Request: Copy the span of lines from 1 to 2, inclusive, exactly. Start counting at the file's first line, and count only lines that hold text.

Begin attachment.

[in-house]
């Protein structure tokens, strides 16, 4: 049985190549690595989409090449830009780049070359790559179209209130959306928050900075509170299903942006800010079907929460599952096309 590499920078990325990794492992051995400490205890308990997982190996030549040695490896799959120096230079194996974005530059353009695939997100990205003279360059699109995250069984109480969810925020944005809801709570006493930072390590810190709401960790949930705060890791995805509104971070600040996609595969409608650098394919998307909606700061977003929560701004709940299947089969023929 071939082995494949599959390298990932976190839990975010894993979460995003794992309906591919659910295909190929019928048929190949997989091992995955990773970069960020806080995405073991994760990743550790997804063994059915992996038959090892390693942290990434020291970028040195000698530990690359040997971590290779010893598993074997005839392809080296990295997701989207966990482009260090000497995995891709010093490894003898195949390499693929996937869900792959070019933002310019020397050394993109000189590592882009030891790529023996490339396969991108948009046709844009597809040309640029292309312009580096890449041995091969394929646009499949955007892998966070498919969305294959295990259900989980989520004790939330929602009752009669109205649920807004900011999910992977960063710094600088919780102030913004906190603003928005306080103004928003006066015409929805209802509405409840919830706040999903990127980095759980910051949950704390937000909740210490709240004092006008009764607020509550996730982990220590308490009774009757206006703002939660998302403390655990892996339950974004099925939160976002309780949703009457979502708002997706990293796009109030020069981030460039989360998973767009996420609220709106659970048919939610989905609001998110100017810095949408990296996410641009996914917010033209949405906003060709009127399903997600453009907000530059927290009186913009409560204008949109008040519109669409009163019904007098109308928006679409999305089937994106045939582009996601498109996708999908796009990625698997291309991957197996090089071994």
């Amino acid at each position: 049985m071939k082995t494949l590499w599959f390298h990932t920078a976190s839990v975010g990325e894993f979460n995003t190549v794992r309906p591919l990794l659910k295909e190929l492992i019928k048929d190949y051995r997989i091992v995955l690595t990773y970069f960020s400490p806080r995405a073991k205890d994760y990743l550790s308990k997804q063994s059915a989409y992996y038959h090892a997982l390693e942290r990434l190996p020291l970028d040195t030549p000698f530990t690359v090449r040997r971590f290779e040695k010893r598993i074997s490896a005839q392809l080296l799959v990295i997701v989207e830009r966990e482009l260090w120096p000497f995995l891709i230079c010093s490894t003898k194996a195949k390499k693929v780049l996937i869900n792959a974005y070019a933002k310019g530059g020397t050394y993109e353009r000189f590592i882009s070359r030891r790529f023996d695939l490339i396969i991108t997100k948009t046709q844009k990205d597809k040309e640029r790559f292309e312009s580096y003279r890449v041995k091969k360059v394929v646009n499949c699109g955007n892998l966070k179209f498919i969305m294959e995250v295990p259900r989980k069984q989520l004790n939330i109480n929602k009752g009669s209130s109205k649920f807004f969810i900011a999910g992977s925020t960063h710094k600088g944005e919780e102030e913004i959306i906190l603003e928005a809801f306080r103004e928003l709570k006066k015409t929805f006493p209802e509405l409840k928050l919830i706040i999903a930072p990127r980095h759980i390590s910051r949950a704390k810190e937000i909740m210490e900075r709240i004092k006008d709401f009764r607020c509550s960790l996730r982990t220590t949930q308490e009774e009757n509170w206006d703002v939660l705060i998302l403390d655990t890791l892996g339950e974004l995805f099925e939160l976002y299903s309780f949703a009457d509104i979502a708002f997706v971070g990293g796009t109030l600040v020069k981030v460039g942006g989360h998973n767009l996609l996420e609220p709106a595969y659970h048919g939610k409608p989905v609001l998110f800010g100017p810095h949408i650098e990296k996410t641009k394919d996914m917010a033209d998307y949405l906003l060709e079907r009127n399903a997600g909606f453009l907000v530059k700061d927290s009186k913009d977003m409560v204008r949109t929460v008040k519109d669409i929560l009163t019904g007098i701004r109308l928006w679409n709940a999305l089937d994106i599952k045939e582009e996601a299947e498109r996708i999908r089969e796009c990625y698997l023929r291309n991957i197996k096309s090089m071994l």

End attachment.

[in-house]
């Protein structure tokens, strides 16, 4: 049985190549690595989409090449830009780049070359790559179209209130959306928050900075509170299903942006800010079907929460599952096309 590499920078990325990794492992051995400490205890308990997982190996030549040695490896799959120096230079194996974005530059353009695939997100990205003279360059699109995250069984109480969810925020944005809801709570006493930072390590810190709401960790949930705060890791995805509104971070600040996609595969409608650098394919998307909606700061977003929560701004709940299947089969023929 071939082995494949599959390298990932976190839990975010894993979460995003794992309906591919659910295909190929019928048929190949997989091992995955990773970069960020806080995405073991994760990743550790997804063994059915992996038959090892390693942290990434020291970028040195000698530990690359040997971590290779010893598993074997005839392809080296990295997701989207966990482009260090000497995995891709010093490894003898195949390499693929996937869900792959070019933002310019020397050394993109000189590592882009030891790529023996490339396969991108948009046709844009597809040309640029292309312009580096890449041995091969394929646009499949955007892998966070498919969305294959295990259900989980989520004790939330929602009752009669109205649920807004900011999910992977960063710094600088919780102030913004906190603003928005306080103004928003006066015409929805209802509405409840919830706040999903990127980095759980910051949950704390937000909740210490709240004092006008009764607020509550996730982990220590308490009774009757206006703002939660998302403390655990892996339950974004099925939160976002309780949703009457979502708002997706990293796009109030020069981030460039989360998973767009996420609220709106659970048919939610989905609001998110100017810095949408990296996410641009996914917010033209949405906003060709009127399903997600453009907000530059927290009186913009409560204008949109008040519109669409009163019904007098109308928006679409999305089937994106045939582009996601498109996708999908796009990625698997291309991957197996090089071994």